Research funding boost to help reduce impacts of COVID-19 across low- and middle-income countries

UKRI funding. Photo credit: Center of Tropical Medicine, Universitas Gadjah Mada, Indonesia

Their work will focus on the impact of the virus on primary healthcare, and treatment for diseases such as TB and HIV, monitoring the role of children in COVID-19 transmission in low-income settings, and promoting health and safety in traditional food markets.

The grants forms part of a funding package from National Institute for Health Research (NIHR), in partnership with UK Research and Innovation (UKRI), which is supporting research which spans more than 18 countries across Africa, South America and South East Asia with a total of nearly £7.6 million of funding.

Mitigating the indirect effects of COVID-19 on tuberculosis and HIV care in Indonesia

Professor Virginia Wiseman, and Professor Ari Probandari from University of Sebelas Maret, have been awarded £790,000 for an 18-month project to assess the impact of COVID-19 on the delivery of, and access to, TB and HIV care, with a particular emphasis on highly vulnerable populations. The researchers hope this will inform mitigation strategies in Indonesia to ensure continuity of care for TB and HIV patients, and ensure Indonesia does not lose ground on the major advances it has made towards the control of these diseases.

The research will be conducted with partners from the University of Gadjah Mada, University of New South Wales Sydney, Indonesian Ministry of Health, and the University of Indonesia.

Household transmission and immunity in a low-resource community in Rio de Janeiro

Dr Chris Smith is receiving over £580,000 for a project led by the Oswaldo Cruz Foundation to study the household transmission dynamics of SARS-CoV-2 in a favela in Rio De Janeiro, Brazil, in order to estimate how much of its population has immunity against the virus.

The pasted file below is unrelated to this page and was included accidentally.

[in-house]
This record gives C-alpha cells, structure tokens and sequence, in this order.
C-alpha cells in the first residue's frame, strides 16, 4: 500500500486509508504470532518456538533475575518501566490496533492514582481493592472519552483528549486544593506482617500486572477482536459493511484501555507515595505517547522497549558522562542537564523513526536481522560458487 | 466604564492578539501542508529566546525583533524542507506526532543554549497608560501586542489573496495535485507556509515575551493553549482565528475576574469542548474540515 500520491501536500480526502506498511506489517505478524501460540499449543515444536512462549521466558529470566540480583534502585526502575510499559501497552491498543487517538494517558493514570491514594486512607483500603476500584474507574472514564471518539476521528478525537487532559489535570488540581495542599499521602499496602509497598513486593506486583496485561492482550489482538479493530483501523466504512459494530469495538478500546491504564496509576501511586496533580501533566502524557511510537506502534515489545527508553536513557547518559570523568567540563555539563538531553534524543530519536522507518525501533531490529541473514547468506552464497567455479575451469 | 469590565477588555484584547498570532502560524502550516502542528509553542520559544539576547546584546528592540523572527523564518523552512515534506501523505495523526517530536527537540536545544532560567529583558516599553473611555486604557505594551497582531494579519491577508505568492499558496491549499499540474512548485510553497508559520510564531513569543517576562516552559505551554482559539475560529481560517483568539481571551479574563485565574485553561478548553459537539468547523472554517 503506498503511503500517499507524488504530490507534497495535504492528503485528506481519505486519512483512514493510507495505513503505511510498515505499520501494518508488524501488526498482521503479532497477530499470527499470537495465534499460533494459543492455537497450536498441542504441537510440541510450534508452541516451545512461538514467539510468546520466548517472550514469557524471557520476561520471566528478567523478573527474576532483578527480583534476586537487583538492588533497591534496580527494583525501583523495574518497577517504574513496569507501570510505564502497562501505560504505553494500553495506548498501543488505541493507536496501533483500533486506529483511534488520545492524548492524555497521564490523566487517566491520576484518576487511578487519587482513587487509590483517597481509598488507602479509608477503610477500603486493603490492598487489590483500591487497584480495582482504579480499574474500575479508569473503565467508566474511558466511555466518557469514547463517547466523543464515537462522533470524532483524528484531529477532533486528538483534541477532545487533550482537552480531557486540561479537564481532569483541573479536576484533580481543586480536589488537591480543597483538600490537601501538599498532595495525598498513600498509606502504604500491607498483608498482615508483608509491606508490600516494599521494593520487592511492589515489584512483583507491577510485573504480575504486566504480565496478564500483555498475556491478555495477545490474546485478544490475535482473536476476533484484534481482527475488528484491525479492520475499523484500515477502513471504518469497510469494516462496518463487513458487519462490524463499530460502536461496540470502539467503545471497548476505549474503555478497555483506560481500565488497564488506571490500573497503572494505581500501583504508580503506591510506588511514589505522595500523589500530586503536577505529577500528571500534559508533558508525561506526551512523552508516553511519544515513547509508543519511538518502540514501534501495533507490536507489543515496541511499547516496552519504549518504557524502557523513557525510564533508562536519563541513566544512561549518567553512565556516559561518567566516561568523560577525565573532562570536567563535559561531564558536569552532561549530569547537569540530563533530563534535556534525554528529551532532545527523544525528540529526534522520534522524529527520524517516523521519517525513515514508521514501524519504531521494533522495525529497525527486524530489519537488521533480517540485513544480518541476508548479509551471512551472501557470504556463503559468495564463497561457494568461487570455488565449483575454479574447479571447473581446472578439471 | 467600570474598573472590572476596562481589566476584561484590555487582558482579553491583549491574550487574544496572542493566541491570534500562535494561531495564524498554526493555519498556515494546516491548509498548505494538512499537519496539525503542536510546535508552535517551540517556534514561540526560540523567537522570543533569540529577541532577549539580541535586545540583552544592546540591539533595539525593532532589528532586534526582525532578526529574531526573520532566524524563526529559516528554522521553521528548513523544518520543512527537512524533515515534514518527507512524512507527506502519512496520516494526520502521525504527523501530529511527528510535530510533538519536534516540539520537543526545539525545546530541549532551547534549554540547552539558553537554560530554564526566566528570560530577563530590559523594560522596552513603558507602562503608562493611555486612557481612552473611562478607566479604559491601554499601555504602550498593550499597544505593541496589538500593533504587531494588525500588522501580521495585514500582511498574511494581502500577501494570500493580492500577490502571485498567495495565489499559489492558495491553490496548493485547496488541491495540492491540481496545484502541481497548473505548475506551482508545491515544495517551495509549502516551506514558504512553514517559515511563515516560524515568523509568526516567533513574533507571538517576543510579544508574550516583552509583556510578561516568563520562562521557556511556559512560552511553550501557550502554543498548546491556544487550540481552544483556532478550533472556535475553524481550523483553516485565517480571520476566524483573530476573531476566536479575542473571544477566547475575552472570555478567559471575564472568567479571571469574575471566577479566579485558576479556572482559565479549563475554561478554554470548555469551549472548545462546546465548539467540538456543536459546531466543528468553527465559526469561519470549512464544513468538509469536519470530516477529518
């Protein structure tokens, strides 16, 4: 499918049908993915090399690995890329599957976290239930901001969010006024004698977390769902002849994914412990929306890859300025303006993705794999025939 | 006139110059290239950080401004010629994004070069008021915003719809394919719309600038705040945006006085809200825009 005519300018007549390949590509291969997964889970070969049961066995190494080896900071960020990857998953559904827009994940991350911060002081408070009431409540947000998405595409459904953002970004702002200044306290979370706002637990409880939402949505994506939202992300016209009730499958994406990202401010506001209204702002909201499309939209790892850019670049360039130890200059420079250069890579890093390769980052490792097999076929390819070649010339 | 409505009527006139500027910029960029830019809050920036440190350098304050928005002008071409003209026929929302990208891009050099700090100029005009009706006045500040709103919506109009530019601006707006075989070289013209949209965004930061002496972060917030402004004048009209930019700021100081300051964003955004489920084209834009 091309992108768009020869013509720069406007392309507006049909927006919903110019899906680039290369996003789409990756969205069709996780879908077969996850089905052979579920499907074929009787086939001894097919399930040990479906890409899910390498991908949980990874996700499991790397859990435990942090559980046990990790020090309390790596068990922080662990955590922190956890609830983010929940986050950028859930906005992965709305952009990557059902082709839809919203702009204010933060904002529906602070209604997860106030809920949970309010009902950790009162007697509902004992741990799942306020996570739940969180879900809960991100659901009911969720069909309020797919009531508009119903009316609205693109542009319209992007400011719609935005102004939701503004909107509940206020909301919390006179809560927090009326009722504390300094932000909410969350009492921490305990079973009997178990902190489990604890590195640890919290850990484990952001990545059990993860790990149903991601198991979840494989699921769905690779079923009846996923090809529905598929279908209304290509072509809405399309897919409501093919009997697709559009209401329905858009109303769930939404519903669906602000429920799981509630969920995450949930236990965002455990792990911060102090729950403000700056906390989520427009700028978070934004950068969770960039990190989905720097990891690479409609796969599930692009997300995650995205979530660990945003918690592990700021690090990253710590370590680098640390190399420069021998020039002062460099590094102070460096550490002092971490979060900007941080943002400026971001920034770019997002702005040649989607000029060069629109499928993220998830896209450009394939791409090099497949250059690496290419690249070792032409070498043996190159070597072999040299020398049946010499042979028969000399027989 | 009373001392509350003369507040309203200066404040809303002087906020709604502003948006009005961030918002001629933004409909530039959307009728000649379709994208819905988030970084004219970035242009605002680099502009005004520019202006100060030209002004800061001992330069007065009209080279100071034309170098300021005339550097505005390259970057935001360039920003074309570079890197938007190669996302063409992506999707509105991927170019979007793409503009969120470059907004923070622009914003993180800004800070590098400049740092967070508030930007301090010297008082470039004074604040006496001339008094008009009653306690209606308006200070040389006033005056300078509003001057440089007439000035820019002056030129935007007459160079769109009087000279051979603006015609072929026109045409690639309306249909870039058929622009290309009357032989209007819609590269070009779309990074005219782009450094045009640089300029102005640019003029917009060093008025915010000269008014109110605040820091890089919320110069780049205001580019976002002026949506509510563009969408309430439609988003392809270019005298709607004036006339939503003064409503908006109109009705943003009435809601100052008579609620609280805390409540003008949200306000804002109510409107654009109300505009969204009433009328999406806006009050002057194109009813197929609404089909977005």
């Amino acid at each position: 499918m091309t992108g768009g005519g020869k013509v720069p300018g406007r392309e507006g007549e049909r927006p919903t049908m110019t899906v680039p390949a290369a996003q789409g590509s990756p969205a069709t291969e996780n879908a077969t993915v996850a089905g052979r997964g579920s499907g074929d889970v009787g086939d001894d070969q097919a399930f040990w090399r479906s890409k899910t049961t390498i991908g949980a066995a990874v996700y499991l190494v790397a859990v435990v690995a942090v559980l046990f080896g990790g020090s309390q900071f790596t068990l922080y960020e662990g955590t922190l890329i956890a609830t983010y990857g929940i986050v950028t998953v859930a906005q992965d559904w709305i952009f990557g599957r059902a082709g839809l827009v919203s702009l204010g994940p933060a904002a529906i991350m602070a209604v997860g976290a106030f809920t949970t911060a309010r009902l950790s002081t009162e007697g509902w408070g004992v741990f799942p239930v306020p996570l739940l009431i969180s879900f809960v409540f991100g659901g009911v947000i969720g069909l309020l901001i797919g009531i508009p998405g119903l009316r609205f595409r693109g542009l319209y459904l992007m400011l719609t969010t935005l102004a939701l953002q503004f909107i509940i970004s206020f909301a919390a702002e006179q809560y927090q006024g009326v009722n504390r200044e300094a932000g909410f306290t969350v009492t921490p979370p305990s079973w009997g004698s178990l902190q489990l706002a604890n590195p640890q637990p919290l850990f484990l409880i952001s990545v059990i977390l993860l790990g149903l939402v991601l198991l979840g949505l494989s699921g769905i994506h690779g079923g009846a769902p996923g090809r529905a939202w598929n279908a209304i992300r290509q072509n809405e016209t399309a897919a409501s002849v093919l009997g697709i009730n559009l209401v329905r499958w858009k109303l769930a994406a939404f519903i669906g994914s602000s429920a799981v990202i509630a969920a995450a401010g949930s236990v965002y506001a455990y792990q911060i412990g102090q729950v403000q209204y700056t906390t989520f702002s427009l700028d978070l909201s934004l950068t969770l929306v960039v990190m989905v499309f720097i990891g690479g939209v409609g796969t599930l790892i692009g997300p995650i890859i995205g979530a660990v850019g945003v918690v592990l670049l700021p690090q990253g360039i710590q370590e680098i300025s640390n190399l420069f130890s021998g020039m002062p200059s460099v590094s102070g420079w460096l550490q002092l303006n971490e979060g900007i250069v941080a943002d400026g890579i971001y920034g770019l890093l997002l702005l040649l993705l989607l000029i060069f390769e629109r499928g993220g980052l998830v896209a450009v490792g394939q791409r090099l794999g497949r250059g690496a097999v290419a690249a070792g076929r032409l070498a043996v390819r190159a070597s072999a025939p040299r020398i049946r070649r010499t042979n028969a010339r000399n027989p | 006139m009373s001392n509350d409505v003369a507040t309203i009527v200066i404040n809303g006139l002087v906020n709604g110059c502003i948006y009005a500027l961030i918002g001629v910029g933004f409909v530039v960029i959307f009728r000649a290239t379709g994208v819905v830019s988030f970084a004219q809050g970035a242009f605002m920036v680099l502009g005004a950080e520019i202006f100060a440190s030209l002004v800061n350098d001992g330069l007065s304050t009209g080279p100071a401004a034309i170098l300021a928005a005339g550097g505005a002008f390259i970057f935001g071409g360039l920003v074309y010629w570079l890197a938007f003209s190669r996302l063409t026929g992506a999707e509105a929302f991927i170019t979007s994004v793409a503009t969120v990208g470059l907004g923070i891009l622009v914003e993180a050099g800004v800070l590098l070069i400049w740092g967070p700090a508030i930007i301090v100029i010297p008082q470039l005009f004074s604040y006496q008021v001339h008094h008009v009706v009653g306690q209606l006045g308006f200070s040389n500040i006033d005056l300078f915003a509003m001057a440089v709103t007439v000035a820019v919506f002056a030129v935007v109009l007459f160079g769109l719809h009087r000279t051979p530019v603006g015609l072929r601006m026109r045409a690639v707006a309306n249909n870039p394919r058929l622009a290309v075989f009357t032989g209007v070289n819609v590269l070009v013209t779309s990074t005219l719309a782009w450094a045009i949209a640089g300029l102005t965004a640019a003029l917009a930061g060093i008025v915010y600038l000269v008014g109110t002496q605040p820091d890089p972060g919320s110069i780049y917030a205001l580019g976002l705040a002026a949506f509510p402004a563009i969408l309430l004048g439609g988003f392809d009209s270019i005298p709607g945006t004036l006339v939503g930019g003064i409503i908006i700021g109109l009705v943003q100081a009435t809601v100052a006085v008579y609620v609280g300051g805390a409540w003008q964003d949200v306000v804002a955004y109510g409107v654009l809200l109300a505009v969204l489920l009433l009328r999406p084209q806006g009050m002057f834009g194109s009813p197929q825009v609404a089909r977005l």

The researchers will examine and test for COVID-19 in a sample of children and their families from one of the poorest neighborhoods of the city, with regular follow-up visits over two years.

The researchers hope to understand the role of children in transmission within families and communities, particularly in crowded living conditions.

The impact of COVID-19 on primary health care service in Tanzania, Sierra Leone and the Democratic Republic of Congo

£853,000 funding has been awarded to Dr Kate Gallagher, with partners from Institut National de Recherche Biomédicale in the Democratic Republic of Congo, the University of Sierra Leone, and the Mwanza Intervention Trials Unit within the National Institute for Medical Research, Tanzania. The research team aim to investigate the impact of the COVID-19 pandemic on primary healthcare providers and patients in three distinct settings in Democratic Republic of the Congo, Tanzania and Sierra Leone.

Reduced attendance of services such as immunisation, antenatal care, and family planning could have substantial collateral damage in areas of health care unrelated to COVID-19. The researchers hope that this project will inform the responses of Ministries of Health in the respective countries to ensure essential services continue to be delivered, and to respond to both the present COVID-19 crisis and future large outbreaks.

Promoting health and safety in traditional food markets to fight COVID-19 in Peru and Bolivia

Professor Punam Mangtani and partners from the Royal Veterinary College, Universidad Peruana Cayetano Heredia, Universidad Nacional Mayor de San Marcos and Universidad Mayor de San Simon, are receiving over £745,000 for a project to reduce COVID-19 transmission in four markets in Sacaba, Bolivia, and two in Huancayo, Peru. The project will support the mitigation measures involving both market sellers and buyers, and inform similar plans elsewhere through the development of a user-friendly tool that will be made available online.

In collaboration with health services in Bolivia and Peru, the researchers will promote actions such as early detection and follow-up of COVID-19 infections for market sellers and their families. They aim to use the data from this high-risk population to understand COVID-19 infection, and develop materials to support sustainable food markets.

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